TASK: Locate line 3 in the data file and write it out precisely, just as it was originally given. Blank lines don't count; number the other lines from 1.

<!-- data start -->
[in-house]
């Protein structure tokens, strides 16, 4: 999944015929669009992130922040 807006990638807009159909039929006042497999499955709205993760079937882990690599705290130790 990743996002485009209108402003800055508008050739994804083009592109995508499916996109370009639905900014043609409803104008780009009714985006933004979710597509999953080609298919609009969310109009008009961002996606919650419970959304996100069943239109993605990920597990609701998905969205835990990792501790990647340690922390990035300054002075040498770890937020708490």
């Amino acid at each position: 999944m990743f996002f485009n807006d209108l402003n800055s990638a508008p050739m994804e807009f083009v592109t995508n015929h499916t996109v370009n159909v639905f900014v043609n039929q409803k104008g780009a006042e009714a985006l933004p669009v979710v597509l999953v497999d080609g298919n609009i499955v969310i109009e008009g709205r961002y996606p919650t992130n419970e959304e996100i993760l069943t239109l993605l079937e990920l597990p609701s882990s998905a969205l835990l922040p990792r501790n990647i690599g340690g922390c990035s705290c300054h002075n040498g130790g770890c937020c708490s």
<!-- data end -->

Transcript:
């Amino acid at each position: 999944m990743f996002f485009n807006d209108l402003n800055s990638a508008p050739m994804e807009f083009v592109t995508n015929h499916t996109v370009n159909v639905f900014v043609n039929q409803k104008g780009a006042e009714a985006l933004p669009v979710v597509l999953v497999d080609g298919n609009i499955v969310i109009e008009g709205r961002y996606p919650t992130n419970e959304e996100i993760l069943t239109l993605l079937e990920l597990p609701s882990s998905a969205l835990l922040p990792r501790n990647i690599g340690g922390c990035s705290c300054h002075n040498g130790g770890c937020c708490s």